Extensions of Shallow Water Equations The subject of the thesis of Michael Hilden is the simulation of floods in urban areas. In case of strong rain events, water can flow out of the overloaded sewer system onto the street and damage the connected houses. The dependable simulation of water flow out of a manhole ("manhole") and over a curb ("curb") is crucial for the assessment of the flood risks. The incompressible 3D-Navier-Stokes Equations (3D-NSE) describe the free surface flow of water accurately, but require expensive computations. Therefore, the less CPU-intensive (factor ca.1/100) Shallow Water Equations (SWE) are usually applied in hydrology. They can be derived from 3D-NSE under the assumption of a hydrostatic pressure distribution via depth-integration and are applied successfully in particular to simulations of river flow processes. The SWE-computations of the flow problems "manhole" and "curb" differ to the 3D-NSE results. Thus, SWE need to be extended appropriately to give reliable forecasts for flood risks in urban areas within reduced computational efforts. These extensions are developed based on physical considerations not considered in the classical SWE. In one extension, a vortex layer on the ground is separated from the main flow representing its new bottom. In a further extension, the hydrostatic pressure distribution is corrected by additional terms due to approximations of vertical velocities and their interaction with the flow. These extensions increase the quality of the SWE results for these flow problems up to the quality level of the NSE results within a moderate increase of the CPU efforts.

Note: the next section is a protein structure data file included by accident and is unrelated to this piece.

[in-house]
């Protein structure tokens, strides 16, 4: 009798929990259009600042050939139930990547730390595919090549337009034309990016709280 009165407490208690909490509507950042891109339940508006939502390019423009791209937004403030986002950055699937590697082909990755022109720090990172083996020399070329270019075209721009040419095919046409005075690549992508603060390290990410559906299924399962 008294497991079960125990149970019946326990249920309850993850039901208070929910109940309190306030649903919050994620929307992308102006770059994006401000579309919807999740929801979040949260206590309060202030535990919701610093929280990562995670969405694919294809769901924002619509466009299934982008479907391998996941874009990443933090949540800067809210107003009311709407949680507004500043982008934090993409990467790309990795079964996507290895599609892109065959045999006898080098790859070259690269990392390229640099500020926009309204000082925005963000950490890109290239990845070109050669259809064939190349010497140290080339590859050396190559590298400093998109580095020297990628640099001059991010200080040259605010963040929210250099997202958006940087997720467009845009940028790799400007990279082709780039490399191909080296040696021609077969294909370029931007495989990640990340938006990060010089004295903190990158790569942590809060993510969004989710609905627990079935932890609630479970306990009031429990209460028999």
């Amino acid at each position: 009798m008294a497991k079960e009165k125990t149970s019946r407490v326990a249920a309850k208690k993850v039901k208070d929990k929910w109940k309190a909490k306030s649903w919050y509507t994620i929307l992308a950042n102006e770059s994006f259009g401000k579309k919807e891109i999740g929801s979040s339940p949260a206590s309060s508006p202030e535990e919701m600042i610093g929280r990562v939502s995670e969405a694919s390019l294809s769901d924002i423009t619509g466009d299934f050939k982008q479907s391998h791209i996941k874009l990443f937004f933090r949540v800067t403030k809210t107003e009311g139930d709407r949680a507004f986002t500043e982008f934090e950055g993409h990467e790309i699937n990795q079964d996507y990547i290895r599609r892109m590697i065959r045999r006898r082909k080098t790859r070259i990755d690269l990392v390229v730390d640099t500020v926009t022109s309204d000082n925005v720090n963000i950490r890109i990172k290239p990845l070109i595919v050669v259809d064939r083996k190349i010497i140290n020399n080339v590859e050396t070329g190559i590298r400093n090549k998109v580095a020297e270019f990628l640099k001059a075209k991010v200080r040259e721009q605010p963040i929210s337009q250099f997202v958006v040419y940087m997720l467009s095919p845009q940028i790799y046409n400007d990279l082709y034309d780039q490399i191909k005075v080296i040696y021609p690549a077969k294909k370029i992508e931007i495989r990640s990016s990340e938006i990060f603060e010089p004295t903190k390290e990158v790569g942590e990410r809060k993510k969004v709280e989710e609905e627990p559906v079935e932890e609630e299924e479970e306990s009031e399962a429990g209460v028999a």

The thesis discusses discrete-time dynamic flows over a finite time horizon T. These flows take time, called travel time, to pass an arc of the network. Travel times, as well as other network attributes, such as, costs, arc and node capacities, and supply at the source node, can be constant or time-dependent. Here we review results on discrete-time dynamic flow problems (DTDNFP) with constant attributes and develop new algorithms to solve several DTDNFPs with time-dependent attributes. Several dynamic network flow problems are discussed: maximum dynamic flow, earliest arrival flow, and quickest flow problems. We generalize the hybrid capacity scaling and shortest augmenting path algorithmic of the static network flow problem to consider the time dependency of the network attributes. The result is used to solve the maximum dynamic flow problem with time-dependent travel times and capacities. We also develop a new algorithm to solve earliest arrival flow problems with the same assumptions on the network attributes. The possibility to wait (or park) at a node before departing on outgoing arc is also taken into account. We prove that the complexity of new algorithm is reduced when infinite waiting is considered. We also report the computational analysis of this algorithm. The results are then used to solve quickest flow problems. Additionally, we discuss time-dependent bicriteria shortest path problems. Here we generalize the classical shortest path problems in two ways. We consider two - in general contradicting - objective functions and introduce a time dependency of the cost which is caused by a travel time on each arc. These problems have several interesting practical applications, but have not attained much attention in the literature. Here we develop two new algorithms in which one of them requires weaker assumptions as in previous research on the subject. Numerical tests show the superiority of the new algorithms. We then apply dynamic network flow models and their associated solution algorithms to determine lower bounds of the evacuation time, evacuation routes, and maximum capacities of inhabited areas with respect to safety requirements. As a macroscopic approach, our dynamic network flow models are mainly used to produce good lower bounds for the evacuation time and do not consider any individual behavior during the emergency situation. These bounds can be used to analyze existing buildings or help in the design phase of planning a building.